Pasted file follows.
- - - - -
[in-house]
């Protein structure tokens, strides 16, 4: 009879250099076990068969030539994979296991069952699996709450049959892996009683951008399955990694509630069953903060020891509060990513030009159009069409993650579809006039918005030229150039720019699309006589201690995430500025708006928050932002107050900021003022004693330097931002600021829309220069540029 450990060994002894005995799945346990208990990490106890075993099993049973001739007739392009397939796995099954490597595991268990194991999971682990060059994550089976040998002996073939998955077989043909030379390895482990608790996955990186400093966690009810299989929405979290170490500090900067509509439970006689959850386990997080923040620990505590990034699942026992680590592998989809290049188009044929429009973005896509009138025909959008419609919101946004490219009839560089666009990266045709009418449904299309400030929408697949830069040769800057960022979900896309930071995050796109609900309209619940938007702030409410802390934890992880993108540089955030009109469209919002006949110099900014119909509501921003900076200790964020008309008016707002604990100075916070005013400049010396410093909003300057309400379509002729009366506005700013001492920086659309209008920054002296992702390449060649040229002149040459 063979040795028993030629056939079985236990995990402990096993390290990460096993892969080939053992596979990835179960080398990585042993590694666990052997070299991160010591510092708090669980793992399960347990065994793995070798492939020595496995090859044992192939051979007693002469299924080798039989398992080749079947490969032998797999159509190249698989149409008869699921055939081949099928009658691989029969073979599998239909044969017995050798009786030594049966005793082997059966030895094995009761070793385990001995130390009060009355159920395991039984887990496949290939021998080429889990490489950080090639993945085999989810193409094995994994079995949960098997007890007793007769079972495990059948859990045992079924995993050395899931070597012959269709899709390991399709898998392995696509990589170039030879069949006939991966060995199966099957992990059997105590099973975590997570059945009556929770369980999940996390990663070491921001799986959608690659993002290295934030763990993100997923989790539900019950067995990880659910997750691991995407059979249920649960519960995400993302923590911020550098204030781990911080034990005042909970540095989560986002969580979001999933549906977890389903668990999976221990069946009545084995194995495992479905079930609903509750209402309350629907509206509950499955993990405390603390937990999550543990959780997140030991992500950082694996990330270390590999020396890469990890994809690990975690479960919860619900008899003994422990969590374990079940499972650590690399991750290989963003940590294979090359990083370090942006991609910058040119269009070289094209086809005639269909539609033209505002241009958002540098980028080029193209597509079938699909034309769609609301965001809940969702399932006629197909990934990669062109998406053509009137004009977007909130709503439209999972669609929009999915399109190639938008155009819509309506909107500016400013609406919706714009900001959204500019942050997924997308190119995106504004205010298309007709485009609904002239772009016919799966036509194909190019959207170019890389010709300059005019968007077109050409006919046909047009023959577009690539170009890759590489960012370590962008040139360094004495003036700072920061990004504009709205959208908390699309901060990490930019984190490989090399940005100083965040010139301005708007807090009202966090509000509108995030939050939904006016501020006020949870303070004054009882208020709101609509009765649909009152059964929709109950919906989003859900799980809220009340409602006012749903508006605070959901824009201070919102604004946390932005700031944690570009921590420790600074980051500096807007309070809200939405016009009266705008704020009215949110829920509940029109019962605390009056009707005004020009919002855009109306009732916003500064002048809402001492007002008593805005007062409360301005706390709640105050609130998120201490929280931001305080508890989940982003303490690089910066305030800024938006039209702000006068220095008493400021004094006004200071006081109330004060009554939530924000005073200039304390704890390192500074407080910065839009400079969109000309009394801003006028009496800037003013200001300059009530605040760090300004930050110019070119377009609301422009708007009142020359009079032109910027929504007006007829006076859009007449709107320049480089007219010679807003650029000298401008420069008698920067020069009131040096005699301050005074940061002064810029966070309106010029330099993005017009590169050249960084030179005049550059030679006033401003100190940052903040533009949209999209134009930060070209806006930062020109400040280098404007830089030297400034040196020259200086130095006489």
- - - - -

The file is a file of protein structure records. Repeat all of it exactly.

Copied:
[in-house]
């Protein structure tokens, strides 16, 4: 009879250099076990068969030539994979296991069952699996709450049959892996009683951008399955990694509630069953903060020891509060990513030009159009069409993650579809006039918005030229150039720019699309006589201690995430500025708006928050932002107050900021003022004693330097931002600021829309220069540029 450990060994002894005995799945346990208990990490106890075993099993049973001739007739392009397939796995099954490597595991268990194991999971682990060059994550089976040998002996073939998955077989043909030379390895482990608790996955990186400093966690009810299989929405979290170490500090900067509509439970006689959850386990997080923040620990505590990034699942026992680590592998989809290049188009044929429009973005896509009138025909959008419609919101946004490219009839560089666009990266045709009418449904299309400030929408697949830069040769800057960022979900896309930071995050796109609900309209619940938007702030409410802390934890992880993108540089955030009109469209919002006949110099900014119909509501921003900076200790964020008309008016707002604990100075916070005013400049010396410093909003300057309400379509002729009366506005700013001492920086659309209008920054002296992702390449060649040229002149040459 063979040795028993030629056939079985236990995990402990096993390290990460096993892969080939053992596979990835179960080398990585042993590694666990052997070299991160010591510092708090669980793992399960347990065994793995070798492939020595496995090859044992192939051979007693002469299924080798039989398992080749079947490969032998797999159509190249698989149409008869699921055939081949099928009658691989029969073979599998239909044969017995050798009786030594049966005793082997059966030895094995009761070793385990001995130390009060009355159920395991039984887990496949290939021998080429889990490489950080090639993945085999989810193409094995994994079995949960098997007890007793007769079972495990059948859990045992079924995993050395899931070597012959269709899709390991399709898998392995696509990589170039030879069949006939991966060995199966099957992990059997105590099973975590997570059945009556929770369980999940996390990663070491921001799986959608690659993002290295934030763990993100997923989790539900019950067995990880659910997750691991995407059979249920649960519960995400993302923590911020550098204030781990911080034990005042909970540095989560986002969580979001999933549906977890389903668990999976221990069946009545084995194995495992479905079930609903509750209402309350629907509206509950499955993990405390603390937990999550543990959780997140030991992500950082694996990330270390590999020396890469990890994809690990975690479960919860619900008899003994422990969590374990079940499972650590690399991750290989963003940590294979090359990083370090942006991609910058040119269009070289094209086809005639269909539609033209505002241009958002540098980028080029193209597509079938699909034309769609609301965001809940969702399932006629197909990934990669062109998406053509009137004009977007909130709503439209999972669609929009999915399109190639938008155009819509309506909107500016400013609406919706714009900001959204500019942050997924997308190119995106504004205010298309007709485009609904002239772009016919799966036509194909190019959207170019890389010709300059005019968007077109050409006919046909047009023959577009690539170009890759590489960012370590962008040139360094004495003036700072920061990004504009709205959208908390699309901060990490930019984190490989090399940005100083965040010139301005708007807090009202966090509000509108995030939050939904006016501020006020949870303070004054009882208020709101609509009765649909009152059964929709109950919906989003859900799980809220009340409602006012749903508006605070959901824009201070919102604004946390932005700031944690570009921590420790600074980051500096807007309070809200939405016009009266705008704020009215949110829920509940029109019962605390009056009707005004020009919002855009109306009732916003500064002048809402001492007002008593805005007062409360301005706390709640105050609130998120201490929280931001305080508890989940982003303490690089910066305030800024938006039209702000006068220095008493400021004094006004200071006081109330004060009554939530924000005073200039304390704890390192500074407080910065839009400079969109000309009394801003006028009496800037003013200001300059009530605040760090300004930050110019070119377009609301422009708007009142020359009079032109910027929504007006007829006076859009007449709107320049480089007219010679807003650029000298401008420069008698920067020069009131040096005699301050005074940061002064810029966070309106010029330099993005017009590169050249960084030179005049550059030679006033401003100190940052903040533009949209999209134009930060070209806006930062020109400040280098404007830089030297400034040196020259200086130095006489």